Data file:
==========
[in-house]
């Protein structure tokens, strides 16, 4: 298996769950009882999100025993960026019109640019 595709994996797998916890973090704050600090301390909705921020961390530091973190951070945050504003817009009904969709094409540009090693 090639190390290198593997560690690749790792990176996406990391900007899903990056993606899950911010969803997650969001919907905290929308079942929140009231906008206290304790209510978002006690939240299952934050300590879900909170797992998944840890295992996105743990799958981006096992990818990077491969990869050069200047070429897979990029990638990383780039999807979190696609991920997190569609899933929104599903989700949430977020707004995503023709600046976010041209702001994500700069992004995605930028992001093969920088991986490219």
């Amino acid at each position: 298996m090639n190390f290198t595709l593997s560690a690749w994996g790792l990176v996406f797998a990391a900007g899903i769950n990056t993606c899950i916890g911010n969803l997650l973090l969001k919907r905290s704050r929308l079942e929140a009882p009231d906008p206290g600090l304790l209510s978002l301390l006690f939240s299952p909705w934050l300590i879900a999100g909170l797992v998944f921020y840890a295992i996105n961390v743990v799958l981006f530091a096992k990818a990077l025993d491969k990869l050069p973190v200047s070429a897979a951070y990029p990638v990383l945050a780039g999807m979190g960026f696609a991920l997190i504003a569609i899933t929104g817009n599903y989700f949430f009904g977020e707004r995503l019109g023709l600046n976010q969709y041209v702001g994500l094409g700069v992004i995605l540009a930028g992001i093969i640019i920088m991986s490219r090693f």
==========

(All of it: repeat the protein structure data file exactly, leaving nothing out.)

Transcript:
[in-house]
């Protein structure tokens, strides 16, 4: 298996769950009882999100025993960026019109640019 595709994996797998916890973090704050600090301390909705921020961390530091973190951070945050504003817009009904969709094409540009090693 090639190390290198593997560690690749790792990176996406990391900007899903990056993606899950911010969803997650969001919907905290929308079942929140009231906008206290304790209510978002006690939240299952934050300590879900909170797992998944840890295992996105743990799958981006096992990818990077491969990869050069200047070429897979990029990638990383780039999807979190696609991920997190569609899933929104599903989700949430977020707004995503023709600046976010041209702001994500700069992004995605930028992001093969920088991986490219």
């Amino acid at each position: 298996m090639n190390f290198t595709l593997s560690a690749w994996g790792l990176v996406f797998a990391a900007g899903i769950n990056t993606c899950i916890g911010n969803l997650l973090l969001k919907r905290s704050r929308l079942e929140a009882p009231d906008p206290g600090l304790l209510s978002l301390l006690f939240s299952p909705w934050l300590i879900a999100g909170l797992v998944f921020y840890a295992i996105n961390v743990v799958l981006f530091a096992k990818a990077l025993d491969k990869l050069p973190v200047s070429a897979a951070y990029p990638v990383l945050a780039g999807m979190g960026f696609a991920l997190i504003a569609i899933t929104g817009n599903y989700f949430f009904g977020e707004r995503l019109g023709l600046n976010q969709y041209v702001g994500l094409g700069v992004i995605l540009a930028g992001i093969i640019i920088m991986s490219r090693f």